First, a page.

Edgenuity's annual video contest is underway!
We believe that every click counts. Every aha moment your students have equals success–not just in their eyes, but in your eyes as well. You see how each of these moments adds up to real learning, and this is what inspires and motivates you.
With Edgenuity, you are empowered to effectively create those moments. Our online and blended learning solutions free you up to do what you do best: encourage and nurture students to reach their full potential. Nobody understands that better than you. And, your success is our success.
That's why we're inviting customers to participate in our video contest. Share those moments with us, and celebrate your success stories. Be sure to submit by December 7th, 2013 and show us that every click counts!
When you submit your video...
you will be entered to win one of three prizes!
The Grand Prize Winner will be recognized with a $5,000 technology grant.
Two runners-up will receive five one-year individual student licenses for their districts and schools.
Our overall winner could be showcased as part of Edgenuity's participation in Digital Learning Day on
February 5, 2014, an event that promotes and celebrates technology's influence in improving education.
Review the Every Click Counts official rules and regulations.
Don’t forget to submit a signed submission release form with your video.
Let us know where you are every step of the way @EdgenuityInc #EveryClickCounts
- Use a camcorder or digital camera, and not a phone camera.
- Use a tripod if one is available, or place the camera on a steady surface such as on a stack of books.
- Avoid zoom-ins and panning (moving the camera left to right) if possible, because the motion can get quite jittery.
- Shoot in a well-lit area and avoid backlighting. Backlighting refers to a light source (such as the sun) that is behind the subject.
- If possible, use an external microphone, and not the camera’s built-in microphone. Most camcorders and digital cameras have an option to include an external microphone using a mini RCA plug. This will enhance the audio quality of the video.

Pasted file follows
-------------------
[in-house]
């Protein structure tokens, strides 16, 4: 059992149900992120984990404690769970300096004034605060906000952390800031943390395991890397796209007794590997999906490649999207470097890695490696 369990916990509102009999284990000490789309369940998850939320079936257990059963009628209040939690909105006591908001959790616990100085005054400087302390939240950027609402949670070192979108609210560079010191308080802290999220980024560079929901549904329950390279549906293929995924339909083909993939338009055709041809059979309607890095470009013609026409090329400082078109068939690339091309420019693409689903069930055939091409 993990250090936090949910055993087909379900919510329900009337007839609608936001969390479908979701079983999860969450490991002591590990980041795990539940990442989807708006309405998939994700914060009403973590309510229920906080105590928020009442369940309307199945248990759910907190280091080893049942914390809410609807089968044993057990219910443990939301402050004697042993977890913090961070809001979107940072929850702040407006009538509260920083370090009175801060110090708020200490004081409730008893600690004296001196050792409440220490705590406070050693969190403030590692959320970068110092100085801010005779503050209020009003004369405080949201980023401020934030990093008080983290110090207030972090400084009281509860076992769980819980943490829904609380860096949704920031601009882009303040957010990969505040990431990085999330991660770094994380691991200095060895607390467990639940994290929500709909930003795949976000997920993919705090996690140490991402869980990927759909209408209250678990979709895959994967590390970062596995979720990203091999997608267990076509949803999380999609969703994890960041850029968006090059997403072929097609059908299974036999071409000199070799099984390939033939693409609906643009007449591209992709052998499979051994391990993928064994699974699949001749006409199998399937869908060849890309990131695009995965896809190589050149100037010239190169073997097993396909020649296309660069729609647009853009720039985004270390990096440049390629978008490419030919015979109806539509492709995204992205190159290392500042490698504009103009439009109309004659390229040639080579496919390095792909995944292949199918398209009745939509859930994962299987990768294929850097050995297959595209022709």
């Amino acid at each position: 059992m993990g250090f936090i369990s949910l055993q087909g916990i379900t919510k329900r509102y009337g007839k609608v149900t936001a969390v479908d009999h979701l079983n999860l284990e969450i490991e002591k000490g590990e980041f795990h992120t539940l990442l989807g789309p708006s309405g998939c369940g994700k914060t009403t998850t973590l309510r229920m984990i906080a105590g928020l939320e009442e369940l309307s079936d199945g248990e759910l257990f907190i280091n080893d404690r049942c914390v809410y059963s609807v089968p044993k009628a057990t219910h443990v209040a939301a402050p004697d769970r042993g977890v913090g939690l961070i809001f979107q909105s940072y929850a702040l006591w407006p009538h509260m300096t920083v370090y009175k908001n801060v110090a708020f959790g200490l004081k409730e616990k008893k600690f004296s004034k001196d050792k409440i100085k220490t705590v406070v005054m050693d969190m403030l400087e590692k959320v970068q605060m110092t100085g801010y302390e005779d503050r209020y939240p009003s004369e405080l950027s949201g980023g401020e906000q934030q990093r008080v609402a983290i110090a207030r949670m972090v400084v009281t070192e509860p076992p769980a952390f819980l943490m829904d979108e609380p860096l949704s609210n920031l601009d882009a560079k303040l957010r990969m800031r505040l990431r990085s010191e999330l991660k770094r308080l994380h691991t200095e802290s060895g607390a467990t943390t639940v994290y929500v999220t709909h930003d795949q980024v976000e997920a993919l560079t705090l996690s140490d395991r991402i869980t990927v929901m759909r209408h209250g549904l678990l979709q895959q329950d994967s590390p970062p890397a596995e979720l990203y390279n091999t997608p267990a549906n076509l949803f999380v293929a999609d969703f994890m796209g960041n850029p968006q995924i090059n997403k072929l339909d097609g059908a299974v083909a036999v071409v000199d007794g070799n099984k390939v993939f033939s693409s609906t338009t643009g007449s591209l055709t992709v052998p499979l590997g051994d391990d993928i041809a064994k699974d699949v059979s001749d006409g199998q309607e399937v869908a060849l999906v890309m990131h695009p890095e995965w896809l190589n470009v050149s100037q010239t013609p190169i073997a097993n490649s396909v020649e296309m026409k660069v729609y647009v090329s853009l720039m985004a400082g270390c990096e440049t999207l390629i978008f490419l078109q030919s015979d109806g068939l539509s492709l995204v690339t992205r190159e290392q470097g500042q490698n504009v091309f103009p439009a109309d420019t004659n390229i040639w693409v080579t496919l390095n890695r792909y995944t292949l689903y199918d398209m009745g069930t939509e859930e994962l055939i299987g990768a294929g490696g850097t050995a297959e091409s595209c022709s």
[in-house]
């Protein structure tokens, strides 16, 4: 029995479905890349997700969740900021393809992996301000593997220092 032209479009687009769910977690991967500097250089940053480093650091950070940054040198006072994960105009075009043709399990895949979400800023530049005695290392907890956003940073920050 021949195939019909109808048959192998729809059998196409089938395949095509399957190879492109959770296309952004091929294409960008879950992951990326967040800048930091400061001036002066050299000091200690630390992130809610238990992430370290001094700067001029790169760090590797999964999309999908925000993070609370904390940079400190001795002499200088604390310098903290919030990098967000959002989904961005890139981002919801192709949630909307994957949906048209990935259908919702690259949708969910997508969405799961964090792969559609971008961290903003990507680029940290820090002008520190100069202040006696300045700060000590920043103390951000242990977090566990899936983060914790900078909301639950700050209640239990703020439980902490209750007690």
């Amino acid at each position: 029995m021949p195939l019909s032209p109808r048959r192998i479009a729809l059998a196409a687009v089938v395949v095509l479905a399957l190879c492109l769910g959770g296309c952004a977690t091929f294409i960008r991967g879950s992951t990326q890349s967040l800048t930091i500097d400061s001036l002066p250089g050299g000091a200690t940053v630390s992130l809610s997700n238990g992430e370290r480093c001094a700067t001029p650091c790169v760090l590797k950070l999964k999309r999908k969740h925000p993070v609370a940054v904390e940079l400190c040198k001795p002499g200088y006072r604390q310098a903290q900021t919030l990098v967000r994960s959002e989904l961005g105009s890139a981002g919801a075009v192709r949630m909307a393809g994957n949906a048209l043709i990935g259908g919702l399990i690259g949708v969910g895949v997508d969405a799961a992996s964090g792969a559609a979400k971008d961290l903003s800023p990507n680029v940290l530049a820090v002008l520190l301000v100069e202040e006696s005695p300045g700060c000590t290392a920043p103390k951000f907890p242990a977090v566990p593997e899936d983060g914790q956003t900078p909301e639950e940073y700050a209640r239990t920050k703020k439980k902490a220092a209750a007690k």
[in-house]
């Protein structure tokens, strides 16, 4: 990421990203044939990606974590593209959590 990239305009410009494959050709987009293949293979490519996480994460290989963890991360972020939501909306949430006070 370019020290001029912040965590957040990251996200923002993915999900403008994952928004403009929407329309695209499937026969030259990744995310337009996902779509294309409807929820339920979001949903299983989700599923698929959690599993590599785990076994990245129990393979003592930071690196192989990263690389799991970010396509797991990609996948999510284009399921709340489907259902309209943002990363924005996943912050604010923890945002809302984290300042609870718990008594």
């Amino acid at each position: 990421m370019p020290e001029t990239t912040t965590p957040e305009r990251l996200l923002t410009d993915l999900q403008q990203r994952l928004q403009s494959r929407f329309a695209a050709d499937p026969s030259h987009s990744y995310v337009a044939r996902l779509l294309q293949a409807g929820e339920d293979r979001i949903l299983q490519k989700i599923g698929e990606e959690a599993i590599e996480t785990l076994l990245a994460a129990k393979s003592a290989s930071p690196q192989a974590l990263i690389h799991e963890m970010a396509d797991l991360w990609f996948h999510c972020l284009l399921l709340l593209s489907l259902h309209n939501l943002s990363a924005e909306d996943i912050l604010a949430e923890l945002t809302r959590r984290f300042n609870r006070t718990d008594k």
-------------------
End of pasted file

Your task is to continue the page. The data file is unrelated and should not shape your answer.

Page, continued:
- Shoot from different angles and viewpoints to add dimension and depth to the video. If you are interviewing a person, then try experiment with different shots as well to change things up, such as shooting full body, midsection, or a close-up.
- Create a script and PRACTICE, PRACTICE, PRACTICE. It may also be useful to create cues or large poster boards with talking points or notes to keep the flow going.
- Shoot the video in short scenes instead of shooting the whole thing at once. This way if you make a mistake, then you will not need to start over from scratch, just from the beginning of that segment or scene.
- Use video editing software to compile all of the short scenes into one video. Create transitions between the scenes to avoid some of the hard cuts. (An example of a hard cut is if you have a person standing in the middle of the screen, then suddenly that person is on the right-hand side of the screen with no transition between.)
- Add background music to the video to give it more personality, but be sure to keep the audio level low enough that it does not take away from the talking points.
- Give your video a clever title. But please be sure to rename your file before you upload it using the following structure: titleofvideo_schoolname_state.
View our top three finalists from last year's contest.